The reasonable use theory explains a riparian owner’s right of reasonable use of his/ her water for natural or artificial wants. According to the reasonable use theory, each owner has the right to make use of any water, provided that the use is reasonable in relation to the use of other riparian landowners. Owners of land located beside a river or stream is entitled to make reasonable use of the water flowing past their land for their natural or artificial wants. However, s/he cannot use it in such a manner as to affect the quality or quantity of water available to downstream owners.
The meaning of and the limitation on the use of reasonable use theory was discussed in Scott v. Slaughter, 237 Ark. 394, 397 (Ark. 1963).
(1)Meaning of the theory: “This theory appears to be based on the necessity and desirability of deriving greater benefits from the use of our abundant supply of water. It recognizes that there is no sound reason for maintaining our lakes and streams at a normal level when the water can be beneficially used without causing unreasonable damage to other riparian owners. The progress of civilization, particularly in regard to manufacturing, irrigation, and recreation, has forced the realization that a strict adherence to the uninterrupted flow doctrine placed an unwarranted limitation on the use of water, and consequently the courts developed what we now call the reasonable use theory”.(2)Limitations on the use of this theory are:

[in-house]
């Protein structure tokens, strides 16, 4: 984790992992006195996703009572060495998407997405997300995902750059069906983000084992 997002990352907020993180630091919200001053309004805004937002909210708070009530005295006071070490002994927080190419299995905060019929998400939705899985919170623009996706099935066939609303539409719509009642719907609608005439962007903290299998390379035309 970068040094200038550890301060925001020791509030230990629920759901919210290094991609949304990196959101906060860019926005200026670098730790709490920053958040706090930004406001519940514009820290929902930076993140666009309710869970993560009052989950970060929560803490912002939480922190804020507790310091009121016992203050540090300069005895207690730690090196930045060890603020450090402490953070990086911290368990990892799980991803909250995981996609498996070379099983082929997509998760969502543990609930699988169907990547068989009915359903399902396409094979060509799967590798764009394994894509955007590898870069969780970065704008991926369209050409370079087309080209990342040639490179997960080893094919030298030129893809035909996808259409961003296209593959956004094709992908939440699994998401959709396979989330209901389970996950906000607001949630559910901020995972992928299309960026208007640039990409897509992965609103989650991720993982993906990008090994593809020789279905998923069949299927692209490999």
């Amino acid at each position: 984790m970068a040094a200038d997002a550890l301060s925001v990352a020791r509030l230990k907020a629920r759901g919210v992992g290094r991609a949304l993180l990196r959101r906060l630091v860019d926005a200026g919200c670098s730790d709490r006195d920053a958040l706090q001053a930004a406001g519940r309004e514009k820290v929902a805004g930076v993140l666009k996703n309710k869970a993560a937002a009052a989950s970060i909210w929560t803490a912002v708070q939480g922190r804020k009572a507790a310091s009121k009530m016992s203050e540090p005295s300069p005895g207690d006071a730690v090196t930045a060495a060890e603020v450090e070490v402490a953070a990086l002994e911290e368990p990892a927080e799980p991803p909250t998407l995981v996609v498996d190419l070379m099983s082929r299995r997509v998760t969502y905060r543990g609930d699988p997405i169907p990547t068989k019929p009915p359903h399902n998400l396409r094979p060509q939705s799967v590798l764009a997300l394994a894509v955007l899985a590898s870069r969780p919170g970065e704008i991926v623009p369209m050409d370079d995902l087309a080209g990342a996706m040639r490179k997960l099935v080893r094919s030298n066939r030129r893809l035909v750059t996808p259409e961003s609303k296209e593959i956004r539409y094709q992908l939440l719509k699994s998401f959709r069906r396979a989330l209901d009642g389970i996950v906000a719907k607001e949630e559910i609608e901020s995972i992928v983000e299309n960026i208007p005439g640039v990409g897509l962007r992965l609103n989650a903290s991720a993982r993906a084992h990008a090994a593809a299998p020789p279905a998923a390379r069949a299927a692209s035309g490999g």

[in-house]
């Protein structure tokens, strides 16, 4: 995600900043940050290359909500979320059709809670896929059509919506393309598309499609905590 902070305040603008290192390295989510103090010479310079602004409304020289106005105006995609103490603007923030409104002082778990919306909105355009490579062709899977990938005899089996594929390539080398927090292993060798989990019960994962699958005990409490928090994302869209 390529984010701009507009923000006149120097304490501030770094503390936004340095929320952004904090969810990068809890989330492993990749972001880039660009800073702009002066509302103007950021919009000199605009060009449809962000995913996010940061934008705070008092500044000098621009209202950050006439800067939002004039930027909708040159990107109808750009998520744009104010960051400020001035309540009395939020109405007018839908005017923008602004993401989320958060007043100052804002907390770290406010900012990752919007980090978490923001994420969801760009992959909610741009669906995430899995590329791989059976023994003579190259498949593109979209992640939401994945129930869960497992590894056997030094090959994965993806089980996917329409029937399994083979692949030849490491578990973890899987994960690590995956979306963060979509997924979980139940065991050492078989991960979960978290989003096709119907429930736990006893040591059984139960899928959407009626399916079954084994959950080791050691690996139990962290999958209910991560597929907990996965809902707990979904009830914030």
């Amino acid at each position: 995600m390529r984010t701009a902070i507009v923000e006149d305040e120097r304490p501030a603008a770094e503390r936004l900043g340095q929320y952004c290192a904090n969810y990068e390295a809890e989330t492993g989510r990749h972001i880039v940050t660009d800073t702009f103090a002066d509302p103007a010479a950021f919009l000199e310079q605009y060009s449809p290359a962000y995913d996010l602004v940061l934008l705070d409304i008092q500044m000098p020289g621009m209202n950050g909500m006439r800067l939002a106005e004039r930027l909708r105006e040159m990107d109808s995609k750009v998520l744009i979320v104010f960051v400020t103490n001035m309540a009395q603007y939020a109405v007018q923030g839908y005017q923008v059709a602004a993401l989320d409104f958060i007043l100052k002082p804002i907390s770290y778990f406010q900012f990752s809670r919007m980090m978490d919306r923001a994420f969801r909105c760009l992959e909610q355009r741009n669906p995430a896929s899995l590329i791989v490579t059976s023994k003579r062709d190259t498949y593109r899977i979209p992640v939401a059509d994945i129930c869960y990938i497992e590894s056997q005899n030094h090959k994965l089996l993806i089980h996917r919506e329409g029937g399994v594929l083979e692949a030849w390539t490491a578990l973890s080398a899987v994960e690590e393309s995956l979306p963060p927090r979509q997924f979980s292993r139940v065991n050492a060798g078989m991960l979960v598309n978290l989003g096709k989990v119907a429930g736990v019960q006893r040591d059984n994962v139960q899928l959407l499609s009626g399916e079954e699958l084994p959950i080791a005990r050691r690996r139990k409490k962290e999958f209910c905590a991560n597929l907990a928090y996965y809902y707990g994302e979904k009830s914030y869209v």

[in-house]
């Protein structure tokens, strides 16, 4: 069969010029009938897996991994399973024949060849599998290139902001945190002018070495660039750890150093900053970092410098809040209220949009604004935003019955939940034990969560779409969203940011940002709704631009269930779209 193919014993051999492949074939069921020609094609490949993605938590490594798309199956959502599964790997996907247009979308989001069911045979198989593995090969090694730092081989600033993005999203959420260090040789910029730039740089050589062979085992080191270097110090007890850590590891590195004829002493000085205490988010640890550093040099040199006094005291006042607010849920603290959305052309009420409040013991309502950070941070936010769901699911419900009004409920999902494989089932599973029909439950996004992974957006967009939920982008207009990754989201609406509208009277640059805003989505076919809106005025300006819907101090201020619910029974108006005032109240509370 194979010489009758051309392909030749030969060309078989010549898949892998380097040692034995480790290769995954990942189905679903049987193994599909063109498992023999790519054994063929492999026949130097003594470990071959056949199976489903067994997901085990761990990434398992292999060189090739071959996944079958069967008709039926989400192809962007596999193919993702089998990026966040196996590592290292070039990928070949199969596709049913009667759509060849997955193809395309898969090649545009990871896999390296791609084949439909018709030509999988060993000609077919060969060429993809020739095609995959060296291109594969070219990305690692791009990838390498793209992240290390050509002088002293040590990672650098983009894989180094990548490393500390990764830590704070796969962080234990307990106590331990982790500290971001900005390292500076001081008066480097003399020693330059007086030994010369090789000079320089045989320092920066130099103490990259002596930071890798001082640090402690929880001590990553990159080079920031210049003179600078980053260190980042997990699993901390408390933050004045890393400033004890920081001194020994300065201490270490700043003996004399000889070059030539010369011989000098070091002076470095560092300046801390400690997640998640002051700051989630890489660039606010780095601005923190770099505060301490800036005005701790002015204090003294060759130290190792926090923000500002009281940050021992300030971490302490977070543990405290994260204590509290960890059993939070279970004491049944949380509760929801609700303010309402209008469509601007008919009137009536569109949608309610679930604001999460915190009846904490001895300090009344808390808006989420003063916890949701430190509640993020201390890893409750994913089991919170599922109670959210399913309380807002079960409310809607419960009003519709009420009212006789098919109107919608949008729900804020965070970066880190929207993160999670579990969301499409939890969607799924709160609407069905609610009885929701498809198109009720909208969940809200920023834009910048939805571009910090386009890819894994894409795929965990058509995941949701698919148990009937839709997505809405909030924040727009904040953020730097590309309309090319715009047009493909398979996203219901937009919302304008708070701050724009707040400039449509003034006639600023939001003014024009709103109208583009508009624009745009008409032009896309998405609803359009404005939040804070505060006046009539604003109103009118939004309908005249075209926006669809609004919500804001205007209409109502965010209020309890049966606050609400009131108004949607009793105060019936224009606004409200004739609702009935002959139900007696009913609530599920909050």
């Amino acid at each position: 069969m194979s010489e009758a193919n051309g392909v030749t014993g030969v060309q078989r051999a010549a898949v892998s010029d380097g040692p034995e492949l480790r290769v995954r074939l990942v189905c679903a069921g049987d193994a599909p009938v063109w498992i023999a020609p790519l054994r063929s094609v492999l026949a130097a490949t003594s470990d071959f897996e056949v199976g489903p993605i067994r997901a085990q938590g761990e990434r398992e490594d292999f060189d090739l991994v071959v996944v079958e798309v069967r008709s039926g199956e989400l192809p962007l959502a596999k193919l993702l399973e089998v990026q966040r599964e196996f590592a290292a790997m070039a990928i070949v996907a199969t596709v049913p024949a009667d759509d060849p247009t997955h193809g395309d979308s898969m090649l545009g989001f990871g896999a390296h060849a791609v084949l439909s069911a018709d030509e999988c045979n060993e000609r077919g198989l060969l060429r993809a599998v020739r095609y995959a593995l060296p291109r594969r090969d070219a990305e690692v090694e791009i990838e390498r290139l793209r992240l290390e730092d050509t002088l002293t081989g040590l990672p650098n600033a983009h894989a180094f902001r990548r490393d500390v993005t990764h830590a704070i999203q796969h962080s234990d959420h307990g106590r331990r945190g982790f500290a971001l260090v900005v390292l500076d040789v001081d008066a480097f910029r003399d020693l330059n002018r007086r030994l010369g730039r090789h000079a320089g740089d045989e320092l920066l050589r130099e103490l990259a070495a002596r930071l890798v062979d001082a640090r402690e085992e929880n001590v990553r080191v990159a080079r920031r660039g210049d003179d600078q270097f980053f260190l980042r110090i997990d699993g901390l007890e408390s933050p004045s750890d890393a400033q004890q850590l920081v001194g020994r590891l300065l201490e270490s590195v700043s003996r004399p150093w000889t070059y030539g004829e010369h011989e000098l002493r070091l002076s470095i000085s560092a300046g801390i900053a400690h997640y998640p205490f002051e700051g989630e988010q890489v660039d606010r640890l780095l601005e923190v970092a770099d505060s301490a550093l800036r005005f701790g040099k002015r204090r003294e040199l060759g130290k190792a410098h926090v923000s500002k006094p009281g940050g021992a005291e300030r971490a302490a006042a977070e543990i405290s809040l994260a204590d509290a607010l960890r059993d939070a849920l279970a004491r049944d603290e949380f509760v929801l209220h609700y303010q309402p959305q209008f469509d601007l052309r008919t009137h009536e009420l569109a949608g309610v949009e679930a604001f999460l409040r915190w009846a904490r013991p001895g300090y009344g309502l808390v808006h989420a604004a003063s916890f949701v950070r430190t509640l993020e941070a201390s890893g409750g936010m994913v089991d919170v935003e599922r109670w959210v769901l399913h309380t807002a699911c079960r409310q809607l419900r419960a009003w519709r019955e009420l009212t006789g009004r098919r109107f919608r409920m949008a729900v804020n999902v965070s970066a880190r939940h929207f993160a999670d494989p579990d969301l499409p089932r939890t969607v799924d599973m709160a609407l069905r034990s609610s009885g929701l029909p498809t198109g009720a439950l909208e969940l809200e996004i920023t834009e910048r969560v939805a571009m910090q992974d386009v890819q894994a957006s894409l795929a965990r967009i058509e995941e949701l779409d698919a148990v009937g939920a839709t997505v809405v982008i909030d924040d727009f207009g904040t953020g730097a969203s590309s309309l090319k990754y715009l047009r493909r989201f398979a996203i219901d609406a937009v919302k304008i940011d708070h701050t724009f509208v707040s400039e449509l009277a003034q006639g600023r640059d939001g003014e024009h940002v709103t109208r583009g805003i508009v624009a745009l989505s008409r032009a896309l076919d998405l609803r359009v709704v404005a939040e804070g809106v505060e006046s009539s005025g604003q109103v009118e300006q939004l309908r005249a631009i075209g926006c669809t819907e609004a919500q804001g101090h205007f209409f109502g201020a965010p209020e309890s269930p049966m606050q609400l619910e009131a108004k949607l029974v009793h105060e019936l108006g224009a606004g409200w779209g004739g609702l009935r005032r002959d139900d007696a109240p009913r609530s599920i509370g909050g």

“The rights of riparian proprietors on both navigable and unnavigable streams are to a great extent mutual, common, or correlative. The use of the stream or water by each proprietor is therefore limited to what is reasonable, having due regard for the rights of others above, below, or on the opposite shore. In general, the special rights of a riparian owner are such as are necessary for the use and enjoyment of his abutting property and the business lawfully conducted thereon, qualified only by the correlative rights of other riparian owners, and by certain rights of the public, and they are to be so exercised as not to injure others in the enjoyment of their rights.' It has been stated that each riparian owner has an equal right to make a reasonable use of waters subject to the equal rights of other owners to make the reasonable use. The purpose of the law is to secure to each riparian owner equality in the use of water as near as may be by requiring each to exercise his right reasonably and with due regard to the rights of others similarly situated”.